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Documentation in SDLC RRS feed

  • Question

  • Hi, 

        I would like to know who will do the documentations in Software life cycle. Eg: Business requirements, Technical specifications, Functional requirements, etc. Please anyone can give me proper anwer !!!!  

    Friday, January 24, 2014 7:51 AM

Answers

  • Hi, QA Boy.

    Project owners, project managers, lead architects, and lead developers can help interview the users of the solution and document them into project requirements. It's different for every project and for every company depending on the size of the team, the project, and the company.

    Eventually these documents are published to the SharePoint portal site created when a Team Foundation Server (TFS) project is created. These requirements are then mapped to TFS work items which are assigned to team members. It should never me one person in charge of all the documentation but instead the lead team members of various departments can assist with maintaining the documentation. The documents should be "living", meaning they should be changed as necessary when project requirements change.

    You can certainly use Microsoft's Application Life Cycle Management (ALM) MSDN site to learn more. Microsoft now prefers ALM over Software Development Life Cycle (SDLC). Here:
    http://msdn.microsoft.com/en-us/library/fda2bad5.aspx

    This forum is for Microsoft certification and Microsoft Learning. I suspect that most of your questions can be answered on one of the TFS ALM forums, such as this one:
    http://social.msdn.microsoft.com/Forums/vstudio/en-US/home?forum=tfsgeneral

    Good luck!


    Best wishes, Davin Mickelson

    Friday, January 24, 2014 2:38 PM
    Answerer

All replies

  • Hi, QA Boy.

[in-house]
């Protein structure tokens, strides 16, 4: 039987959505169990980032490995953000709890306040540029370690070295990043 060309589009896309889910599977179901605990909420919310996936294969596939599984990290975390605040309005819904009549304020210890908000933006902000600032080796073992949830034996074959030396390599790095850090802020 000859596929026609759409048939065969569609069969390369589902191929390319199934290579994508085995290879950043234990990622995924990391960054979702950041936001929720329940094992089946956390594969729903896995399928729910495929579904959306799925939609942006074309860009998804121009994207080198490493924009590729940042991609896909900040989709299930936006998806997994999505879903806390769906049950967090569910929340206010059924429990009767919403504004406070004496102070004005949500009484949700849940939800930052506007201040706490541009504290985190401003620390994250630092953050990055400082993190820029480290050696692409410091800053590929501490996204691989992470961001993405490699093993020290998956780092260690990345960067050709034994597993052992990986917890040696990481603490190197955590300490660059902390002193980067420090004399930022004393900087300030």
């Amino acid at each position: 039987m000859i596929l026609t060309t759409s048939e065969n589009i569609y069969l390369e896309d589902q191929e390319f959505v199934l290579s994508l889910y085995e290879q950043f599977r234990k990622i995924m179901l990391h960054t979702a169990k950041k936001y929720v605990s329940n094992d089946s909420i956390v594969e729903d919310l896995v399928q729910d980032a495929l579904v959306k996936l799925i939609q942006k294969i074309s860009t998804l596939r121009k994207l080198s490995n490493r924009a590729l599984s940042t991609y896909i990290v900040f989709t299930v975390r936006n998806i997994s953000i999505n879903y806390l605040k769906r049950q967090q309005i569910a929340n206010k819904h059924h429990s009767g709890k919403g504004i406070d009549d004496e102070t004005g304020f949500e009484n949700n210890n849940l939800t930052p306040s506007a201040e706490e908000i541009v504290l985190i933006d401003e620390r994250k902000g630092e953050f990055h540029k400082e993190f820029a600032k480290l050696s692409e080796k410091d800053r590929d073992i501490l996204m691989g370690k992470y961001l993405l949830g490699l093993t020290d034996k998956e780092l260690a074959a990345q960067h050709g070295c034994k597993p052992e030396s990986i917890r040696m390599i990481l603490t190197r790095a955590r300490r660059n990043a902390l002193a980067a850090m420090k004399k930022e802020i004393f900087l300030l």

Project owners, project managers, lead architects, and lead developers can help interview the users of the solution and document them into project requirements. It's different for every project and for every company depending on the size of the team, the project, and the company.

    Eventually these documents are published to the SharePoint portal site created when a Team Foundation Server (TFS) project is created. These requirements are then mapped to TFS work items which are assigned to team members. It should never me one person in charge of all the documentation but instead the lead team members of various departments can assist with maintaining the documentation. The documents should be "living", meaning they should be changed as necessary when project requirements change.

    You can certainly use Microsoft's Application Life Cycle Management (ALM) MSDN site to learn more. Microsoft now prefers ALM over Software Development Life Cycle (SDLC). Here:
    http://msdn.microsoft.com/en-us/library/fda2bad5.aspx

    This forum is for Microsoft certification and Microsoft Learning. I suspect that most of your questions can be answered on one of the TFS ALM forums, such as this one:
    http://social.msdn.microsoft.com/Forums/vstudio/en-US/home?forum=tfsgeneral

    Good luck!


    Best wishes, Davin Mickelson

    Friday, January 24, 2014 2:38 PM
    Answerer
  • Thanks Mr. Davin for your reply. But i have one more doubt that regarding the documentations in QA team. They have to prepare the Test plan and the test cases for the product quality other than that is there any participation needed ? i mean for the functional documentation ?
    Monday, January 27, 2014 5:42 AM
  • This question can only be answered on a per team, per project basis.

    Normally, the answer is going to be "NO" on a larger team. The QA team is in charge of forming test cases, running tests, recording results, forming bug work items, and everything related to ensuring the quality of the application. If a new functional requirement is discovered by a tester and should be added, then they need to communicate with the development and project leaders and owners.

    If a more Agile approach is being used or if the team is quite small, then perhaps new functional requirements will be discovered during testing.

    As I said, I think you should be asking this question on a different forum, like the TFS forum that I specified above.

    There is no hard set of rules for everyone to follow when it comes to ALM. Every team and project is different.

    Good luck!


    Best wishes, Davin Mickelson

    Monday, January 27, 2014 5:56 PM
    Answerer
  • Thanks for your reply...
    Tuesday, February 4, 2014 8:53 AM